Passing urine is one of the ways your body eliminates waste and excess water.
Urine is produced when blood gets filtered by the kidneys. These waste products and excess water then travel down through the ureters, the tubes connecting your kidneys to your bladder, and are stored in your bladder until it’s time to relieve yourself.
The majority of urine is 95% water, with the remainder made up of thousands of compounds that your body doesn’t need. Under normal circumstances, urine is typically a light shade of yellow with no particular odour.
Any changes though should be noted as it can indicate the condition of your body, and hint at signs that something may not be right.
Key signs to look out for include the colour and smell of your urine, the presence of blood being passed with your urine, the frequency which you need to relieve yourself, and whether there’s any pain, discomfort, or unusual sensation that is felt when you make that bathroom stop to relieve yourself.
‘Normal’ urine is typically light yellow in colour with no particular odours. However, this may be altered by foods you eat or medications you take may have taken. Such changes are usually temporary. Beets, for example, are known to give urine a brown or reddish tint, while petai adds a (thankfully, brief) pungent odour.
Those who rely on antacids may observe a bluish tint in their urine, while certain supplements can give your urine a bright yellow colour that almost looks neon too. But if you can’t attribute a change in colour to anything temporary and benign like this, consider speaking with your doctor about the following possible medical conditions based on the colour you see.
White urine – This is often a sign of overhydration. Consider drinking a little less water as overhydrating can have adverse effects on your body too.
Orange urine – If you notice a deeper yellow, or even orange-coloured urine, it could point to either dehydration from drinking insufficient fluids. In severe circumstances, it could even point to an underlying liver condition.
Dark urine – Dark coloured urine can also indicate severe dehydration. If you have been drinking enough water, but still notice a persistent dark colouration when you pass urine, it could point to a build-up of waste and toxin in your body that should be promptly checked out by a doctor.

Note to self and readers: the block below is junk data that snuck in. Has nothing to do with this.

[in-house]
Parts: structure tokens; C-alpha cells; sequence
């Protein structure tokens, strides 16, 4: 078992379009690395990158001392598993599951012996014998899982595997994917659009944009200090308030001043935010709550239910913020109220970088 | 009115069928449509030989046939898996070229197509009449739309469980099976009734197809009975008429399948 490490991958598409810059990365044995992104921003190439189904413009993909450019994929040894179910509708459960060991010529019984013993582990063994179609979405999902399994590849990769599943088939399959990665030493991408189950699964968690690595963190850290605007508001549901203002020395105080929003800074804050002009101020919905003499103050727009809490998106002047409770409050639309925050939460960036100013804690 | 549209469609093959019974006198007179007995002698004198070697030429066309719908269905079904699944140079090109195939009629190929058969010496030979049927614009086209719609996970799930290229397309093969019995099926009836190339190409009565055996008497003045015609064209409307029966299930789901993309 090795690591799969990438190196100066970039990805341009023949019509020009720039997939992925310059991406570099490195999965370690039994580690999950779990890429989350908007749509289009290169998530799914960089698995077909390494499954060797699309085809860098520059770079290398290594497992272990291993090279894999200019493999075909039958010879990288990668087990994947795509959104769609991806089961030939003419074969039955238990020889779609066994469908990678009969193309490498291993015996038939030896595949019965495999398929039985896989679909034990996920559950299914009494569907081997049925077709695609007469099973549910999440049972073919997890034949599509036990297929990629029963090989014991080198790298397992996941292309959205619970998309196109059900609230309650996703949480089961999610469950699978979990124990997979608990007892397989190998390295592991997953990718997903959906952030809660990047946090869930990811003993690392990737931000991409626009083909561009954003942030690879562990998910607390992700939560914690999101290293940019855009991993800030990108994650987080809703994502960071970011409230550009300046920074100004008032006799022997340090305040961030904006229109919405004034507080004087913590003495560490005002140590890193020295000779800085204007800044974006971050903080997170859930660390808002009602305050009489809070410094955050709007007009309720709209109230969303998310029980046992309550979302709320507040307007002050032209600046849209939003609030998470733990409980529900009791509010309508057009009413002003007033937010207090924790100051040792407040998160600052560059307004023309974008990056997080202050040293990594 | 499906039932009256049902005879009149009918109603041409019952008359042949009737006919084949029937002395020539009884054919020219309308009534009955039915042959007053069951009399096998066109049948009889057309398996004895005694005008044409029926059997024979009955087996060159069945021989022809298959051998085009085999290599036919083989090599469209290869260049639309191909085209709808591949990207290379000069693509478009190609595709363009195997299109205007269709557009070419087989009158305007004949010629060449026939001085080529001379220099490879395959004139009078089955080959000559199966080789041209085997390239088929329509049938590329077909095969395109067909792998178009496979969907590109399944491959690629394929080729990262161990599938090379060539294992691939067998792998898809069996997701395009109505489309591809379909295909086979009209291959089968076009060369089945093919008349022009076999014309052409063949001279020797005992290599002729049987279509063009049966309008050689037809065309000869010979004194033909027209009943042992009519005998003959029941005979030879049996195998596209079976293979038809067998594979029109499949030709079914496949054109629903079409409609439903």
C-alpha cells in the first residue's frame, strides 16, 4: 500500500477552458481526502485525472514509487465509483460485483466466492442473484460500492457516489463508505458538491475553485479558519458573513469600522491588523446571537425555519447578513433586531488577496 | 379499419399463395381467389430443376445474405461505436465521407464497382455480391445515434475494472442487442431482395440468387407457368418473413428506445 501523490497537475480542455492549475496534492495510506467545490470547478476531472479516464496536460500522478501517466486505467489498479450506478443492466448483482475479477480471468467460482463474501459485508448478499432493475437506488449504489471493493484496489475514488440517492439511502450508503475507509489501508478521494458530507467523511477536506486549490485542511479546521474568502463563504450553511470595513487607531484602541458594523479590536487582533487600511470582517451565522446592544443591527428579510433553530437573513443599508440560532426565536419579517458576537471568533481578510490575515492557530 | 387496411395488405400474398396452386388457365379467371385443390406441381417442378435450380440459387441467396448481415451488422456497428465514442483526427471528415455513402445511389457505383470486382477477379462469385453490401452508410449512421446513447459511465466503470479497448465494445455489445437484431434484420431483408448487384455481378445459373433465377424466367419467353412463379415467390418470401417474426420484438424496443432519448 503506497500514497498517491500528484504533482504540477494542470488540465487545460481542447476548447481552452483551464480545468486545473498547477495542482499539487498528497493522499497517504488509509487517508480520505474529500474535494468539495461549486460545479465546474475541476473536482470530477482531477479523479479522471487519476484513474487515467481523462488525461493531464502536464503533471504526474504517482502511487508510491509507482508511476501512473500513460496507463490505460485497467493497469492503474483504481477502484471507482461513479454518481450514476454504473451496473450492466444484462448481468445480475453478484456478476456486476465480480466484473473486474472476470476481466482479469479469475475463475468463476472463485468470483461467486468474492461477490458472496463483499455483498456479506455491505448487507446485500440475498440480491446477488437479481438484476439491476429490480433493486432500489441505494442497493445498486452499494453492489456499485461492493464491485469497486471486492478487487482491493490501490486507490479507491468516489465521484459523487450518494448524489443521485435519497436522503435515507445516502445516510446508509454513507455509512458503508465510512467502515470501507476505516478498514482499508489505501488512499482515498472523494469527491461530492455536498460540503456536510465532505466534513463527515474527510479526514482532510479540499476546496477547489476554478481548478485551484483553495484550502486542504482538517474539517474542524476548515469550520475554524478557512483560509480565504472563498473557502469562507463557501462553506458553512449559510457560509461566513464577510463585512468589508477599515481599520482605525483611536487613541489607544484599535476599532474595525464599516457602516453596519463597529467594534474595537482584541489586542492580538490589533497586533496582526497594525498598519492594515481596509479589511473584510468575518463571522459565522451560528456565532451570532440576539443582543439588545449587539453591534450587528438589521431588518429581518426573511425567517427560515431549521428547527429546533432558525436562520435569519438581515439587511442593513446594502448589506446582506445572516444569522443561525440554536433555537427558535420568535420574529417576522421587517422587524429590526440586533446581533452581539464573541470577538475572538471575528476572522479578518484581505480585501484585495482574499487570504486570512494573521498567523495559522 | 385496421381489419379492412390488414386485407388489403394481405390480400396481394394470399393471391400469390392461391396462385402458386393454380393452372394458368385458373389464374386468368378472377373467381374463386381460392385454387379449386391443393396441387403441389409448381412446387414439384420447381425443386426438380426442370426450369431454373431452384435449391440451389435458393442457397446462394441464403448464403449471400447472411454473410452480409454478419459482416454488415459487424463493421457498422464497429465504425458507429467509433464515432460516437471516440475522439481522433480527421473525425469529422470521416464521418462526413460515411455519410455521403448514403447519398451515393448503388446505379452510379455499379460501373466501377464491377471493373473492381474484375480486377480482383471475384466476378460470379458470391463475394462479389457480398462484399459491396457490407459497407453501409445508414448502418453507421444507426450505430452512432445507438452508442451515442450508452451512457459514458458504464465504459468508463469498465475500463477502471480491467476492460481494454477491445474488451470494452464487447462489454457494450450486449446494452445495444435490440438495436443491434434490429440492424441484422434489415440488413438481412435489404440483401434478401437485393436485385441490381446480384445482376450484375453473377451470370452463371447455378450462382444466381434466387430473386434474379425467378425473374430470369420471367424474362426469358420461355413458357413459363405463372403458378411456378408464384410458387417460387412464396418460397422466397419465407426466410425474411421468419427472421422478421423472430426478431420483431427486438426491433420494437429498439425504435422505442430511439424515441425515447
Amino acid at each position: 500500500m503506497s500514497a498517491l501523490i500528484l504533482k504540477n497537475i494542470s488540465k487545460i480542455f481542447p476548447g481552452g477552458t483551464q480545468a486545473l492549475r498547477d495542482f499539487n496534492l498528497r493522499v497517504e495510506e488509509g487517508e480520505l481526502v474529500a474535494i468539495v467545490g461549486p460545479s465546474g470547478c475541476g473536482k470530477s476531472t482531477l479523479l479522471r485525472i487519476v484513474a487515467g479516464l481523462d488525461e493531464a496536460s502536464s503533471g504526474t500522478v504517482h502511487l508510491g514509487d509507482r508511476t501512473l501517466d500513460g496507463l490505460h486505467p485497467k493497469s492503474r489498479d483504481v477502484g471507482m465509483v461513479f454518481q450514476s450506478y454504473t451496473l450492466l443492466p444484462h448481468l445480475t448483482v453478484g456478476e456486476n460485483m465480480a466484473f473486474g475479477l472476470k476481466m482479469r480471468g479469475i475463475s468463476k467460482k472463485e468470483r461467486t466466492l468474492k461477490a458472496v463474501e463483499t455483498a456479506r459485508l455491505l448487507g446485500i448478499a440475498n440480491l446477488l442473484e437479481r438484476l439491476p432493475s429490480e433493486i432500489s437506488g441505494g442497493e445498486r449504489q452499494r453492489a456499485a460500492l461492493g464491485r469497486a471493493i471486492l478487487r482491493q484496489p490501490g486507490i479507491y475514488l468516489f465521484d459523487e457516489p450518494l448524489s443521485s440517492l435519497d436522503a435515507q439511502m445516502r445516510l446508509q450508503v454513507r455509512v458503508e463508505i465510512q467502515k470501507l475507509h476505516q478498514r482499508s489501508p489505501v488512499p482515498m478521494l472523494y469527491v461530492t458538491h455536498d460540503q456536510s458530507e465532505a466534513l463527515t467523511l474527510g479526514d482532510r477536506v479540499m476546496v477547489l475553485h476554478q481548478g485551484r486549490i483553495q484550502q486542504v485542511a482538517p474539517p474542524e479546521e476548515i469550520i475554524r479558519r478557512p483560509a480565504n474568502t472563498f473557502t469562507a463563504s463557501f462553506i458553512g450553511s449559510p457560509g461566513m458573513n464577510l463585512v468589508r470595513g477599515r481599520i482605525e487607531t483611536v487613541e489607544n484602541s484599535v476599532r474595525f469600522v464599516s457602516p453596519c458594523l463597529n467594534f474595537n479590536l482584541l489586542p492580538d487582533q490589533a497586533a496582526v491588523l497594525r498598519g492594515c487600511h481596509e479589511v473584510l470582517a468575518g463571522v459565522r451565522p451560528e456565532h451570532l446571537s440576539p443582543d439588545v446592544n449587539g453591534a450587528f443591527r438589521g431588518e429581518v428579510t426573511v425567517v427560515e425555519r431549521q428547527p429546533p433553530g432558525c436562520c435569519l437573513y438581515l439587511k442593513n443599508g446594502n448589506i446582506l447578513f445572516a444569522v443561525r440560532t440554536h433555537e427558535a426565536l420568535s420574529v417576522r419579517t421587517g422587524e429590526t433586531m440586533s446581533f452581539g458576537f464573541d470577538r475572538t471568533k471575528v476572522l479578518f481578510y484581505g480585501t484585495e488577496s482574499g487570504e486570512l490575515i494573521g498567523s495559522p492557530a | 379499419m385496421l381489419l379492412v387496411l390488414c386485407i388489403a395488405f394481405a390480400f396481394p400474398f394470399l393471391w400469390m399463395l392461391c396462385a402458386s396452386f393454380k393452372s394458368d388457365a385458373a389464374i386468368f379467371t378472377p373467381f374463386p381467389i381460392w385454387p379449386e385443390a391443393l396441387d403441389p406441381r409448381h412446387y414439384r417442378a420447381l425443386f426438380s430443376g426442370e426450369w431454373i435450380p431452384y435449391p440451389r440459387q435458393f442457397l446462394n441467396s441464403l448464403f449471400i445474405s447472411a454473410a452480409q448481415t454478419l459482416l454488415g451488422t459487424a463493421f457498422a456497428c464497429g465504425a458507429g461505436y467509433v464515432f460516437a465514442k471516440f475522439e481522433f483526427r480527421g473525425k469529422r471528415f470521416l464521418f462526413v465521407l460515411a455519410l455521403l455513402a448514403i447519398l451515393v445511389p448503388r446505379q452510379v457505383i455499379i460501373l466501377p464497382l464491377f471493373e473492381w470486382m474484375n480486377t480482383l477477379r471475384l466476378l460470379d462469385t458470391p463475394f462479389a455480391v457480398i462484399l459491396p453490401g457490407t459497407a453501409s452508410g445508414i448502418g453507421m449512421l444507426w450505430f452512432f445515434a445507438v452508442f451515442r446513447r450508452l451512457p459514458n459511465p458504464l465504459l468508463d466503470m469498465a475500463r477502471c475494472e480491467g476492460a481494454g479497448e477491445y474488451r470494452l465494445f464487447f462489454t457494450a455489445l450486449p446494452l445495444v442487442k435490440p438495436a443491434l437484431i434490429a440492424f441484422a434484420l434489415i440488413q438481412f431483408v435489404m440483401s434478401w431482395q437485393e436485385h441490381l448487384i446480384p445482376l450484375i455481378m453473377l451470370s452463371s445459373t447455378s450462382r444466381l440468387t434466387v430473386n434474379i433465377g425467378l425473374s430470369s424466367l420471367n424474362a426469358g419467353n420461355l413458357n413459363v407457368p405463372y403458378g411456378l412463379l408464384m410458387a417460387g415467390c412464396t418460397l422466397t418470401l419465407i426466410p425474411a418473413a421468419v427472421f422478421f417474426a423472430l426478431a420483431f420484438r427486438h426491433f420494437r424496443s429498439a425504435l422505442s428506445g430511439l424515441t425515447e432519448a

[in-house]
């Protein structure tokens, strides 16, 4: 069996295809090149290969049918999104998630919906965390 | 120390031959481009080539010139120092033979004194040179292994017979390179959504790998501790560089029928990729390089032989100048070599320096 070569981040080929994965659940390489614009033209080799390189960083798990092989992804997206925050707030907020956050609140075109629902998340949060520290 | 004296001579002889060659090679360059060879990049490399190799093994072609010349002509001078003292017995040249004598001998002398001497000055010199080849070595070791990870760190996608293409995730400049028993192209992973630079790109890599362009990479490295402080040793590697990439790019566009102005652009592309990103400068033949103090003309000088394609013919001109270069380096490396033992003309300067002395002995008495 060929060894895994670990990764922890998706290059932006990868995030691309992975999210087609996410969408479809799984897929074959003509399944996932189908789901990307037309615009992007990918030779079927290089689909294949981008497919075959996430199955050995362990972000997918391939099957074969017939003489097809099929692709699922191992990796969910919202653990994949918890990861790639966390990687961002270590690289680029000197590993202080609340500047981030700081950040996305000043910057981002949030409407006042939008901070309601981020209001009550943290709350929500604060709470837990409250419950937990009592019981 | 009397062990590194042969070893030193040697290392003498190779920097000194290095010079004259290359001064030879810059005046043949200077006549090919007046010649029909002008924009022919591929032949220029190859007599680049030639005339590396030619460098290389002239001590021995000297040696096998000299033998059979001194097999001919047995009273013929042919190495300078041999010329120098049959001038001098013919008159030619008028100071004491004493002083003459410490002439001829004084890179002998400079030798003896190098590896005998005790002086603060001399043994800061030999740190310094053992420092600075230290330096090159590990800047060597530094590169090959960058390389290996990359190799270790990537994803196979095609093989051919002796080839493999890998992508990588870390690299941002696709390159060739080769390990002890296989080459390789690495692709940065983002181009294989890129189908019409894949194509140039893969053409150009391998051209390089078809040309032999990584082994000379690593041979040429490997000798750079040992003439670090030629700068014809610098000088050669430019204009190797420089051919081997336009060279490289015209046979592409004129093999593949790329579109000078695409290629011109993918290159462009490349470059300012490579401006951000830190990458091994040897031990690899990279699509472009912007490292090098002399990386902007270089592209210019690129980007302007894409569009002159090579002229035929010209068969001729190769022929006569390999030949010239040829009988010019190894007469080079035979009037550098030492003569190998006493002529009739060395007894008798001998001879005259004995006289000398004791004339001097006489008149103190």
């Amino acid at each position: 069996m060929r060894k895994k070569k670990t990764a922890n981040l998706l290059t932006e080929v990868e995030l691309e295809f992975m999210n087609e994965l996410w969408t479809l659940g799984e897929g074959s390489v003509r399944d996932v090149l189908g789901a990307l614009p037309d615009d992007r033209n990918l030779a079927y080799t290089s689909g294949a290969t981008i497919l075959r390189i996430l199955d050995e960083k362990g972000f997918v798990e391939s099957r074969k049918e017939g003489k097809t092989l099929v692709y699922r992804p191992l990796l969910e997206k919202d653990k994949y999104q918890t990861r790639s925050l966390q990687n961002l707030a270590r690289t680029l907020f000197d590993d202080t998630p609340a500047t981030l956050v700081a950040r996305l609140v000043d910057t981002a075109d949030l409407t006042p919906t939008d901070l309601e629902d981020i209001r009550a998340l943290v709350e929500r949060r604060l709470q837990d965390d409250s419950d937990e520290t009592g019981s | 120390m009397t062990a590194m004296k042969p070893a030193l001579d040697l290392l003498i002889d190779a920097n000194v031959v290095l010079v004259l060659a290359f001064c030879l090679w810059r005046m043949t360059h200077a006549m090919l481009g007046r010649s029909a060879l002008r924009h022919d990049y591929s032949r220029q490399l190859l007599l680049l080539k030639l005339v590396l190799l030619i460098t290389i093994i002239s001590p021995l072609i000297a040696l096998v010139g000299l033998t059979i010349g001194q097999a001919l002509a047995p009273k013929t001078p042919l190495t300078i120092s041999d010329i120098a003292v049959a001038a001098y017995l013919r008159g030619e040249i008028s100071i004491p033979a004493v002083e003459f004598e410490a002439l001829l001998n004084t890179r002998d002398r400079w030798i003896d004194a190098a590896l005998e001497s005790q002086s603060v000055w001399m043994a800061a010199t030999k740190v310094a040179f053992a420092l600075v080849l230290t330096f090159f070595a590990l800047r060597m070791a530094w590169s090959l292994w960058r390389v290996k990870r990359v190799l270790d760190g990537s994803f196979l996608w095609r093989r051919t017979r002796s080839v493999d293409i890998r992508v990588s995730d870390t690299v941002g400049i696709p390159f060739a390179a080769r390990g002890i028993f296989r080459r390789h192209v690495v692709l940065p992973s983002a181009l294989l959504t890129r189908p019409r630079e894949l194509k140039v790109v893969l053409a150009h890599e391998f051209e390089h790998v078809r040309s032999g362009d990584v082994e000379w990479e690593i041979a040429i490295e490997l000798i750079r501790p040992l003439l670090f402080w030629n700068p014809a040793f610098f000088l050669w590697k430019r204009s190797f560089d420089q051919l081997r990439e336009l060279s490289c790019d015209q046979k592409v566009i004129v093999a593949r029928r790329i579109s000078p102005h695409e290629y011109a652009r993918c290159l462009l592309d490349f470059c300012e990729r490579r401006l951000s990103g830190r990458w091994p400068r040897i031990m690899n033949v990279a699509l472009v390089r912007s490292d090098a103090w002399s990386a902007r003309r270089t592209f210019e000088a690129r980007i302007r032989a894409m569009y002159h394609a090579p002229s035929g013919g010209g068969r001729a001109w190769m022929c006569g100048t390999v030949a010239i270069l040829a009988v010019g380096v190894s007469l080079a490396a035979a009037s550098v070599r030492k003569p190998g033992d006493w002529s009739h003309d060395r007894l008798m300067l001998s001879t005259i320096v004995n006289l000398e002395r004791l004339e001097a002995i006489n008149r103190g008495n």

Dark brown urine – If your urine is a deep brown colour, it could indicate increased levels of bile, which could be caused by kidney or liver disease.
Red/Bloody urine – You could have blood in your urine due to over-exercise or if you’ve suffered a recent injury to your kidney. However, it could point to a medical condition that requires immediate attention. This could be a urinary tract infection, especially when red or bloody urine is accompanied by a painful burning sensation when passing urine. More serious conditions causing blood in the urine include a possible kidney infection, kidney disease, an enlarged prostate, bladder cancer or sickle cell anaemia.
Beyond the colour of pee, the clarity of urine is also something to take note of. In particular, cloudy or foamy urine may indicate other underlying conditions that can be easily tested and diagnosed with a urine test by a urologist.
A blockage – If cloudy urine is accompanied by an urge to pee, but not much relief or flow happens when you actually begin to relieve yourself, it could be a sign of a blockage. This may be caused by a number of conditions, including an enlarged prostate, kidney stones, urethral blockage or blood clots, and even bladder cancer, among other conditions.
Kidney disease – If your urine appears foamy, it can indicate too much protein in your urine. There are a few conditions that could be the cause, including an early sign of diabetic kidney disease. If this is noticed along with swelling in the face, or limbs like the ankles and feet, muscle cramps and itchy skin, it may be a particular type of kidney disease called glomerulonephritis.
Lupus – Cloudy urine can also be a sign of lupus, an autoimmune disease that mostly affects women. While there isn’t a cure for lupus, the condition can be managed effectively with medication when diagnosed early.
The frequency with which you need to urinate, whether too often or not often enough, also leaves clues about a potential underlying medical condition.
If there has been a recent increase in the number of times you use the restroom, you should consult with your urologist to rule out the following:
If you feel you don’t urinate as much as you should, it may simply be that you are not taking enough fluids. The Singapore Health Promotion Board recommends drinking between 7 – 8 glasses (or more) of water each day, especially if you’re active on a swelteringly hot day.
However, talk to your doctor if the problem still persists with increased fluid intake. It could be a sign of an obstruction or blockage as mentioned above.
If you notice a sudden change in the look of your urine or the way you pee and it doesn’t go back to normal within a day or two, consider a consultation with a urologist as they will be able to help you address the problems in the urinary tract.
Screening options targeted at determining the cause of these symptoms can range from simple urine and blood tests, to more definitive tests that look into one’s kidney function and prostate-specific antigens. The results will enable your urologist to make an accurate diagnosis and come up with a suitable treatment plan.
Screening doesn’t necessarily have to take place only when something feels wrong. This is where a regular health screening can help your doctors spot potential problems early and take active steps to prevent them from worsening.